To be honest, his removal from the Flyers' lineup -- which turned into a consistent press box assignment and even a few trips to the waiver wire as the season dragged along -- is still rather inexplicable, especially considering the redundancy of starting two sets of hired fists, Dan Carcillo and Jody Shelley, over him on a routine basis.

Even in his extremely small portion of ice time last season, Zherdev was a contributor on the offensive side of the puck. He only had 22 points, but given the fact that he played mostly on the fourth line and saw only about 12:51 of ice time per game in those 56 games he saw the ice, that's rather impressive. He was 16th amongst Flyers regulars in ice time per game, and he was 13th in the NHL in goals scored per 60 minutes of ice time. 

This is impressive stuff, but that's not even getting to the defensive side of the puck. We know he can score and he has the talent, but the biggest knock on Zherdev has always been that he doesn't give two you-know-whats about the other side of the ice. We're not saying that Zherdev suddenly turned into a shutdown line stalwart or anything, but he certainly did his job at both ends of the ice. You can't take that away from him. 

Let's look at Balanced Corsi, which Eric T. over at Broad Street Hockey created to compare Corsi numbers of players that play different roles. (The Corsi number, if you're unfamilar, is a plus-minus style rating of goals + shots on goal + missed shots + blocked shots for vs. those against.)

In a nutshell, Corsi numbers show what direction on the ice players push the puck in, but they can be vastly different for players used in offensive roles versus players used in defensive roles. Balanced Corsi takes that into consideration and balances it so Corsi can be compared amongst players that play the same role.

And Zherdev shines, by far the best Flyers player in the department last season according to the metric. In fact, it's been more than just a one season fling for Zherdev. We'll let Eric briefly explain.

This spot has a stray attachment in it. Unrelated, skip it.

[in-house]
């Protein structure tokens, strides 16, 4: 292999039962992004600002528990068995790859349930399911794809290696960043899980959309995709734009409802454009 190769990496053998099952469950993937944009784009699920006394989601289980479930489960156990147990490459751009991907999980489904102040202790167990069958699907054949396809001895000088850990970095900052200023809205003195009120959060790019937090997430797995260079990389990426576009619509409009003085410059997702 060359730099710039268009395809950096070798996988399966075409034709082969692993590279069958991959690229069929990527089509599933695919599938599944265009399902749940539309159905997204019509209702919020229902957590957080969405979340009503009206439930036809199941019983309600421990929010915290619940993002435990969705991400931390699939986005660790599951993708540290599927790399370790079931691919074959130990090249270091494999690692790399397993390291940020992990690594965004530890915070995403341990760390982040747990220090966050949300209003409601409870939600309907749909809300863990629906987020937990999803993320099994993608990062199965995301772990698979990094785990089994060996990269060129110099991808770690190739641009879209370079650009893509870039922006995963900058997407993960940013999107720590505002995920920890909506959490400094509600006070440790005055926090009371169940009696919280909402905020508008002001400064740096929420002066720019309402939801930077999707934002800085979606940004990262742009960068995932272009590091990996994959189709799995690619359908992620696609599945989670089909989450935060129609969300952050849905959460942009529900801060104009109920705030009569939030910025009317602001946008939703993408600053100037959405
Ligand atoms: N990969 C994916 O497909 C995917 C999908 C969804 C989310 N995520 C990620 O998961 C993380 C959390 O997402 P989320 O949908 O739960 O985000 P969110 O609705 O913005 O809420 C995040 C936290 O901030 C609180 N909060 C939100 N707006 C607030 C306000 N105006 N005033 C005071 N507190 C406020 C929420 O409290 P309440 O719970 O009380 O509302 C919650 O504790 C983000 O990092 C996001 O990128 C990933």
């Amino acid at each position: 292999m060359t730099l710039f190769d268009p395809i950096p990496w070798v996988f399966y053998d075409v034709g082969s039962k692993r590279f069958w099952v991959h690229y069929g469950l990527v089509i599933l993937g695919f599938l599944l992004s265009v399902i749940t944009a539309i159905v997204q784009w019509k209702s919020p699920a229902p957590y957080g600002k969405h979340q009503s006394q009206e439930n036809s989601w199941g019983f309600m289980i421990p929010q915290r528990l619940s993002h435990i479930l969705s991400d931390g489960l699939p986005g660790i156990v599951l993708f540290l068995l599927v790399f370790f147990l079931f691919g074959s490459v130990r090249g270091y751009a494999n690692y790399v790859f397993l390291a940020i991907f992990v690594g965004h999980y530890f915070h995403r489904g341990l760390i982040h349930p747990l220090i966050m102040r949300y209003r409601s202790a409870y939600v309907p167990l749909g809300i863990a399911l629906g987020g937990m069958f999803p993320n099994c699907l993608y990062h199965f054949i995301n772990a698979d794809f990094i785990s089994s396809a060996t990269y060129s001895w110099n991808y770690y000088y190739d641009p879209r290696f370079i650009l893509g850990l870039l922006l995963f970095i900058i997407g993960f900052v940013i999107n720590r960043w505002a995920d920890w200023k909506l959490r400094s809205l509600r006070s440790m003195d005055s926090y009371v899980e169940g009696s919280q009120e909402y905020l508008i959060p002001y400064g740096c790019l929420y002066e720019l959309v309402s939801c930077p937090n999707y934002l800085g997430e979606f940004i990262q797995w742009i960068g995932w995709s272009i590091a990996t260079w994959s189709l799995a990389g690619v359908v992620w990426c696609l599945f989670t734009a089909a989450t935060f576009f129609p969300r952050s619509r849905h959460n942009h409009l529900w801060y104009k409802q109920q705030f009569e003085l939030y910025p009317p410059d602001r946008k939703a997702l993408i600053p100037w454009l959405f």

And Zherdev isn't just outperforming his peers this year; he's been doing it his whole career. Over the last four years, he's 17th league-wide among players with 200+ games in Balanced Corsi and 18th in Balanced Corsi Rel. What an enigma.

Zherdev isn't a one-dimensional hockey player. He's able to consistently push the puck in the right direction of the ice  (as noted by more shots directed toward the other goal than at his own) in comparison to his teammates and his cohorts around the league. He's never going to be a shutdown forward, but he's not a liability out there either, despite what his reputation would tell you.

And now, as we approach the end of July, it looks as though Zherdev could be heading back to Russia. Peter Laviolette sprayed a really giant can of repellent on him (bigger than the one in those shirtless Bill Clement commercials), and it looks as though the rest of the NHL is going to heed the warning.

It's not really fair. In the right situation, Zherdev can play a scoring role and succeed in it with an NHL team. He wasn't a greedy headcase last season and he actually did contribute to his team when he was given the opportunity to do so. Unfortunately, it doesn't look like that's going to be realized, and a talented player could leave the NHL, perhaps for good, as a result.